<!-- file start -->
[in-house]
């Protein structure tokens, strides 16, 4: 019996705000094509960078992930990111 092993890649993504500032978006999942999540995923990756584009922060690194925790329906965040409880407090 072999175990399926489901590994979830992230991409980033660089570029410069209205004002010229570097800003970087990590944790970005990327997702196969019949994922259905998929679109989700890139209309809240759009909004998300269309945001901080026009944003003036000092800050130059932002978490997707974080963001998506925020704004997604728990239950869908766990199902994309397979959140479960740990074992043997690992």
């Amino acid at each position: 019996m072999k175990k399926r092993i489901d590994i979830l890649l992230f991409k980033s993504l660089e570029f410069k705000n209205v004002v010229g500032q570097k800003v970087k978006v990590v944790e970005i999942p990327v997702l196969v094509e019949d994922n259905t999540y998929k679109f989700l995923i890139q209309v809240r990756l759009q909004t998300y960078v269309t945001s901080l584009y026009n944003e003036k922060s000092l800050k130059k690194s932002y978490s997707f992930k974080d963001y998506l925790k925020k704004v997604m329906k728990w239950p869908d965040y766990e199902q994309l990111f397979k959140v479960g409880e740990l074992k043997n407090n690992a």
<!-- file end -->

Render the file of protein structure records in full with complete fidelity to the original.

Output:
[in-house]
């Protein structure tokens, strides 16, 4: 019996705000094509960078992930990111 092993890649993504500032978006999942999540995923990756584009922060690194925790329906965040409880407090 072999175990399926489901590994979830992230991409980033660089570029410069209205004002010229570097800003970087990590944790970005990327997702196969019949994922259905998929679109989700890139209309809240759009909004998300269309945001901080026009944003003036000092800050130059932002978490997707974080963001998506925020704004997604728990239950869908766990199902994309397979959140479960740990074992043997690992």
């Amino acid at each position: 019996m072999k175990k399926r092993i489901d590994i979830l890649l992230f991409k980033s993504l660089e570029f410069k705000n209205v004002v010229g500032q570097k800003v970087k978006v990590v944790e970005i999942p990327v997702l196969v094509e019949d994922n259905t999540y998929k679109f989700l995923i890139q209309v809240r990756l759009q909004t998300y960078v269309t945001s901080l584009y026009n944003e003036k922060s000092l800050k130059k690194s932002y978490s997707f992930k974080d963001y998506l925790k925020k704004v997604m329906k728990w239950p869908d965040y766990e199902q994309l990111f397979k959140v479960g409880e740990l074992k043997n407090n690992a």